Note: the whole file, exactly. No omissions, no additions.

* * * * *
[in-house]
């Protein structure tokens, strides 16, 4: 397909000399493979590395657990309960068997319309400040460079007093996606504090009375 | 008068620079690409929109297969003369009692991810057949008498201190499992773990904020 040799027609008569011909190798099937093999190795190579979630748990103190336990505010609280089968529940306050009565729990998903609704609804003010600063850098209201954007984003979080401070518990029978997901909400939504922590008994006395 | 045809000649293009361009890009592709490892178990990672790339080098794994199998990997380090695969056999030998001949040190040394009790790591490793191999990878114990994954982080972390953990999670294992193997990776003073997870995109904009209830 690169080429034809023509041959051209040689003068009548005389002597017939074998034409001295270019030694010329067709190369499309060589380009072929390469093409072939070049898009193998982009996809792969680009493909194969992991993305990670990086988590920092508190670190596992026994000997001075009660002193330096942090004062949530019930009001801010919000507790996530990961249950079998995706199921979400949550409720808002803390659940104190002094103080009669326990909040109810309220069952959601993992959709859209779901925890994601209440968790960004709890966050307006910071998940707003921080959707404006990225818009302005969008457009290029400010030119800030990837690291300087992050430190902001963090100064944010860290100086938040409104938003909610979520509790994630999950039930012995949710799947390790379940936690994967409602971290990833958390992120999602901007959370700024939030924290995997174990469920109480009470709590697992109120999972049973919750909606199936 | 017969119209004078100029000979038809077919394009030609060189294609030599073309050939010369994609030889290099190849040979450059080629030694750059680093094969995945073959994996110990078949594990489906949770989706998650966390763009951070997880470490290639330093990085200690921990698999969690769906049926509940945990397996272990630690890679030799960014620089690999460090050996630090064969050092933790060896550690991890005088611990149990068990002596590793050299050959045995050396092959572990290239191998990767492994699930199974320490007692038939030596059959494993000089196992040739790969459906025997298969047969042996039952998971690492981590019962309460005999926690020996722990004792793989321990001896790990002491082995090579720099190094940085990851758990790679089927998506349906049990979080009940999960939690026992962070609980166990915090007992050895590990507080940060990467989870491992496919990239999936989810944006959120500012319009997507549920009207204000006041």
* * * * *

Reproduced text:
[in-house]
């Protein structure tokens, strides 16, 4: 397909000399493979590395657990309960068997319309400040460079007093996606504090009375 | 008068620079690409929109297969003369009692991810057949008498201190499992773990904020 040799027609008569011909190798099937093999190795190579979630748990103190336990505010609280089968529940306050009565729990998903609704609804003010600063850098209201954007984003979080401070518990029978997901909400939504922590008994006395 | 045809000649293009361009890009592709490892178990990672790339080098794994199998990997380090695969056999030998001949040190040394009790790591490793191999990878114990994954982080972390953990999670294992193997990776003073997870995109904009209830 690169080429034809023509041959051209040689003068009548005389002597017939074998034409001295270019030694010329067709190369499309060589380009072929390469093409072939070049898009193998982009996809792969680009493909194969992991993305990670990086988590920092508190670190596992026994000997001075009660002193330096942090004062949530019930009001801010919000507790996530990961249950079998995706199921979400949550409720808002803390659940104190002094103080009669326990909040109810309220069952959601993992959709859209779901925890994601209440968790960004709890966050307006910071998940707003921080959707404006990225818009302005969008457009290029400010030119800030990837690291300087992050430190902001963090100064944010860290100086938040409104938003909610979520509790994630999950039930012995949710799947390790379940936690994967409602971290990833958390992120999602901007959370700024939030924290995997174990469920109480009470709590697992109120999972049973919750909606199936 | 017969119209004078100029000979038809077919394009030609060189294609030599073309050939010369994609030889290099190849040979450059080629030694750059680093094969995945073959994996110990078949594990489906949770989706998650966390763009951070997880470490290639330093990085200690921990698999969690769906049926509940945990397996272990630690890679030799960014620089690999460090050996630090064969050092933790060896550690991890005088611990149990068990002596590793050299050959045995050396092959572990290239191998990767492994699930199974320490007692038939030596059959494993000089196992040739790969459906025997298969047969042996039952998971690492981590019962309460005999926690020996722990004792793989321990001896790990002491082995090579720099190094940085990851758990790679089927998506349906049990979080009940999960939690026992962070609980166990915090007992050895590990507080940060990467989870491992496919990239999936989810944006959120500012319009997507549920009207204000006041």